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I’m Alive, I Promise

November 16, 2012

Most of you Rogues, and even my teammates on Rogue AC, are probably wondering if I am a figment of their imagination.  Trust me, I’m trying desperately to dis spell this thought, which has even crept into my own mind at times.  Since moving down to Austin in mid-August it seems I’ve been able to do just about everything but run.  It would be easy to doubt our decision to move down here to run because the obstacles seem to be endless.  But, maybe, there’s a reason I’ve been humbled to my current fitness, which, I can assure you, isn’t much.  The calendar is moving faster than I am right now but I still find myself as happy as ever about the prospect of training here.  When things aren’t going well it’s easy to just ship and say, “well, I tried, time to move on.”  Not me.  The Olympics are 4 years away, nearly an eternity in running years, but after experiencing the trials this summer I can’t wait for another shot.  Things could not be more different than I expected moving down here.  But that’s okay, my journey will just look a little different than I expected.  I have lofty goals that almost make me laugh when I really think about them but what I’ve learned is that you’ve got to do what it takes to get there.   It’s one thing to make lofty goals but a altogether different one to take steps to make it happen.  Sure, it would be great to get paid a handsome salary to just run but that’s not the reality of the situation.  The reality is I’ve got to work a full time job to make it work.  If that’s what I’ve got to do, then so be it.  And that’s what I’ve been doing since October 1.  Another reality is the health problems I’ve had over the past few months.  I’ve been diagnosed with mild Crohn’s disease or ulcerative colitis, it’s still being determined.  These things aren’t excuses, they’re simply turns along the path of life.  Not turns I expected, but they don’t change my goals, just what I’ve got to do to get there.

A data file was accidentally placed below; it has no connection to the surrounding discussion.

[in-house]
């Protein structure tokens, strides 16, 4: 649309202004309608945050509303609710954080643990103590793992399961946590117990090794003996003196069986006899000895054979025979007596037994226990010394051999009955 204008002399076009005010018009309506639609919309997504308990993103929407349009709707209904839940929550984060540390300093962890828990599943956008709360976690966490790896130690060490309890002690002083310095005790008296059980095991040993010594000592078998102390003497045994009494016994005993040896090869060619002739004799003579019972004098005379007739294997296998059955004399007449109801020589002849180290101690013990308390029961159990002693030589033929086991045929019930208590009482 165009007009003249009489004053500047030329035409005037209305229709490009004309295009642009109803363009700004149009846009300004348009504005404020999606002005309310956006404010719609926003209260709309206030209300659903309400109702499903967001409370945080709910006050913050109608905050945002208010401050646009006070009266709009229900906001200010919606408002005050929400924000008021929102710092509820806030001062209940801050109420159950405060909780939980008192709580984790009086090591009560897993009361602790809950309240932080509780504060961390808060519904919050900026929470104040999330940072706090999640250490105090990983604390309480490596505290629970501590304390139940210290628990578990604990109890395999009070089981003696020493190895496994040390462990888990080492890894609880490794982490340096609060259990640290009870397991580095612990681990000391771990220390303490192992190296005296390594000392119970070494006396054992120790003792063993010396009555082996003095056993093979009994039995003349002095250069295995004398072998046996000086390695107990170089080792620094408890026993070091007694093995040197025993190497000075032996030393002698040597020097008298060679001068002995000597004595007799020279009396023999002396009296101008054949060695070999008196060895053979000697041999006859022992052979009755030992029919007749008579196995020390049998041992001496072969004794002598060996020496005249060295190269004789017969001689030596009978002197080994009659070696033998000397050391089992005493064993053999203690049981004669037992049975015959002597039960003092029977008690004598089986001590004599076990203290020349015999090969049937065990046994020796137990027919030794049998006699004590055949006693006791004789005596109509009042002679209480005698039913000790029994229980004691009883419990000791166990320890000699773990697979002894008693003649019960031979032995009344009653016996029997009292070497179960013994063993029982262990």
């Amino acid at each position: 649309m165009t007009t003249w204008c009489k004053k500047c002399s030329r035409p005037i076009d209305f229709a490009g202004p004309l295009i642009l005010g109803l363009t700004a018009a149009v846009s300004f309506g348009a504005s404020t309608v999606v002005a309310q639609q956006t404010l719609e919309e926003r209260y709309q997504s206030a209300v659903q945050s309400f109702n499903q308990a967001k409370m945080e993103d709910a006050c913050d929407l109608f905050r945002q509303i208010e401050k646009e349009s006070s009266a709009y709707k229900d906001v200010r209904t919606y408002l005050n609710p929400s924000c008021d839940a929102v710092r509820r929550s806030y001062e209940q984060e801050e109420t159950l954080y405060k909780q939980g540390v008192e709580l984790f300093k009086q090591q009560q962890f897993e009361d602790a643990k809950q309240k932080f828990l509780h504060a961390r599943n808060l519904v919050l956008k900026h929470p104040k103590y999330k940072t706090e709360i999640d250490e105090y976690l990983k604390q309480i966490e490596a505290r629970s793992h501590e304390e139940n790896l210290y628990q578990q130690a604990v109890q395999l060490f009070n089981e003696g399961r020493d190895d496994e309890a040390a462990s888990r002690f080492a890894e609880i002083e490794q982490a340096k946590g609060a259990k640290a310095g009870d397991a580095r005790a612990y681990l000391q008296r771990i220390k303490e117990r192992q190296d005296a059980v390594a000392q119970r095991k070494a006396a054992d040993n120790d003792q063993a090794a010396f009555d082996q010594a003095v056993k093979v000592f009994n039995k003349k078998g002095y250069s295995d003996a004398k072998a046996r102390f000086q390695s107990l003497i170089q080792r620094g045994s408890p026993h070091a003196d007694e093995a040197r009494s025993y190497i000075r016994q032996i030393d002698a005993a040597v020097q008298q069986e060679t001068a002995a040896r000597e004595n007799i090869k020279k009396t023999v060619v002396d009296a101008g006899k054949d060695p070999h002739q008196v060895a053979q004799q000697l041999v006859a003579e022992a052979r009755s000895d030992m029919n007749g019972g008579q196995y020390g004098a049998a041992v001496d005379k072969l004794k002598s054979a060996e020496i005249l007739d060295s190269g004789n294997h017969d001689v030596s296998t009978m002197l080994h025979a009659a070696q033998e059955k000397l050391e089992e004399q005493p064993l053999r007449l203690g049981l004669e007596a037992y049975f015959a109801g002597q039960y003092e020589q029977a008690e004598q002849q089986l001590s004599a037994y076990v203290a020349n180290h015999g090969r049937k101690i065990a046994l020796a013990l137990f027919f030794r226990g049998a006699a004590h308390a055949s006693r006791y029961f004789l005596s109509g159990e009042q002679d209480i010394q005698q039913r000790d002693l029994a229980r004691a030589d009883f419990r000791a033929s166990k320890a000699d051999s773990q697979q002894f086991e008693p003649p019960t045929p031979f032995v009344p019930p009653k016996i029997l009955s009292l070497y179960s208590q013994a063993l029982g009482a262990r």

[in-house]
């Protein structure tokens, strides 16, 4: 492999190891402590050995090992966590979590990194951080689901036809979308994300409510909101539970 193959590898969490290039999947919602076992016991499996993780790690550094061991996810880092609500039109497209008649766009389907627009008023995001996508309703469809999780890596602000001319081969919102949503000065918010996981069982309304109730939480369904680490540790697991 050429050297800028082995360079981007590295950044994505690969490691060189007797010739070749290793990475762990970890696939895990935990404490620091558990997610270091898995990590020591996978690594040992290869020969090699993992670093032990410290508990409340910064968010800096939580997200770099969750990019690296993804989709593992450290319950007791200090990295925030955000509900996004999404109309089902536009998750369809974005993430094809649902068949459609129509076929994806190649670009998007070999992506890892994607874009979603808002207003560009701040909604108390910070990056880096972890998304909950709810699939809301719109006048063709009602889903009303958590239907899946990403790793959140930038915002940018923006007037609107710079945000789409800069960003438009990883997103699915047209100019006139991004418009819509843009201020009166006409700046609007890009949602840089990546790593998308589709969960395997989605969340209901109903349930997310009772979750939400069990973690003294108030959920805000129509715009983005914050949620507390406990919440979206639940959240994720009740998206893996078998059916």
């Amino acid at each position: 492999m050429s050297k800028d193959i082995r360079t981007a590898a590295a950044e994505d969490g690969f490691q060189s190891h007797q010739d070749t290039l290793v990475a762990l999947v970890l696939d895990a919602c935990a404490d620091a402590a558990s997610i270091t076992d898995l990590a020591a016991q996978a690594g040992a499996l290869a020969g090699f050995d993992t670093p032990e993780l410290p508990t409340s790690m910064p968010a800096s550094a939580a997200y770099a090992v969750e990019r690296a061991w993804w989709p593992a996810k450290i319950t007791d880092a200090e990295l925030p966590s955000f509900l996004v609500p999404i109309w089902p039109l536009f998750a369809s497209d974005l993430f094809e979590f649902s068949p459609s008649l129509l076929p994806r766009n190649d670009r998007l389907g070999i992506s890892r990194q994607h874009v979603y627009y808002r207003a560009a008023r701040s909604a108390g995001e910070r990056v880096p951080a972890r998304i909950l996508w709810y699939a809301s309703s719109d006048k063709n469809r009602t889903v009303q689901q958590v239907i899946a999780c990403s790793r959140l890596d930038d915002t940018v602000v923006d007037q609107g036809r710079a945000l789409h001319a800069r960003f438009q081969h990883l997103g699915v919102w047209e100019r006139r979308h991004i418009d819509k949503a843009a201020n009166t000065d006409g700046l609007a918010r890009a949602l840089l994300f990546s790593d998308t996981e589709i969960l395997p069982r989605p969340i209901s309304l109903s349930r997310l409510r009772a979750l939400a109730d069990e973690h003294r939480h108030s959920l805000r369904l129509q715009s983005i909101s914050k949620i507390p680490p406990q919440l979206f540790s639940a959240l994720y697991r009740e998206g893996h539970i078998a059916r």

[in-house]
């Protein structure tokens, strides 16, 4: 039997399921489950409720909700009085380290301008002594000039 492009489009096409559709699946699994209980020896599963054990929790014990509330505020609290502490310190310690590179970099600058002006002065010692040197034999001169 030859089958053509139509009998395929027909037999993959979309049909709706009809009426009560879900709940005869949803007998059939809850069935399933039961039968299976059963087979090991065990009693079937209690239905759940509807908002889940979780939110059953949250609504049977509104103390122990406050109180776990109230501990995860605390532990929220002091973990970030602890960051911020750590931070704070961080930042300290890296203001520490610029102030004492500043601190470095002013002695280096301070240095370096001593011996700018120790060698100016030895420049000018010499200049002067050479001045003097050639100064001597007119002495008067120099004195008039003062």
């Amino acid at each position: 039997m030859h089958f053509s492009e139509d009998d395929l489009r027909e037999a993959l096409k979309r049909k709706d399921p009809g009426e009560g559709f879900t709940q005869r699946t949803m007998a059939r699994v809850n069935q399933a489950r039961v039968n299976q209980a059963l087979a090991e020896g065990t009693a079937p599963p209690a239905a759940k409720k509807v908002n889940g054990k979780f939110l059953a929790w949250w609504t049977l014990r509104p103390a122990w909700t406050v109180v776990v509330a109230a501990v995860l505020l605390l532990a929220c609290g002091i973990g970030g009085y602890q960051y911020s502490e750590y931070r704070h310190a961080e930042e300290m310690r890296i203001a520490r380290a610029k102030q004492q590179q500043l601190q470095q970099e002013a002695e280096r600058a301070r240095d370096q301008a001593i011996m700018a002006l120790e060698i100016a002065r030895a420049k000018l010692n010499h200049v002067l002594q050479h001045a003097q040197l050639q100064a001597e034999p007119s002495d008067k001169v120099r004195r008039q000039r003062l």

Arthur Ashe was one of the greatest tennis players of all time and I should probably know more about him than I do.  But, my mom told me a story about him when I was in high school and it’s stuck with me and really been huge for me in light of what I’ve gone through the last couple months.  You see, Arthur Ashe died of AIDS. But before you rush to judgement keep reading.  He contracted the HIV virus from a blood transfusion he received during heart surgery.  This guy had every excuse in the world to feel down because things didn’t end up “fair” for him.  But he chose not too.

From world over, he received letters from his fans, one of which conveyed: “Why does GOD have to select you for such a bad disease”?

To this, Arthur Ashe replied:
“The world over — 50 million children start playing tennis, 5 million learn to play tennis,
500,000 learn professional tennis, 50,000 come to the circuit, 5000 reach the grand slam,
50 reach Wimbledon, 4 to semi final, 2 to the finals,
when I was holding a cup I never asked GOD ‘Why me?’.
And today in pain I should not be asking GOD ‘Why me?’”

I certainly don’t claim to know the horrors of what Mr. Ashe experienced or compare myself to him in that way, but I do understand the decision he made to not be bitter on another level.  It’s been quite the Thanksgiving lesson for me.  I hope you all enjoy your time with friends and family next weekend, I know I sure will!

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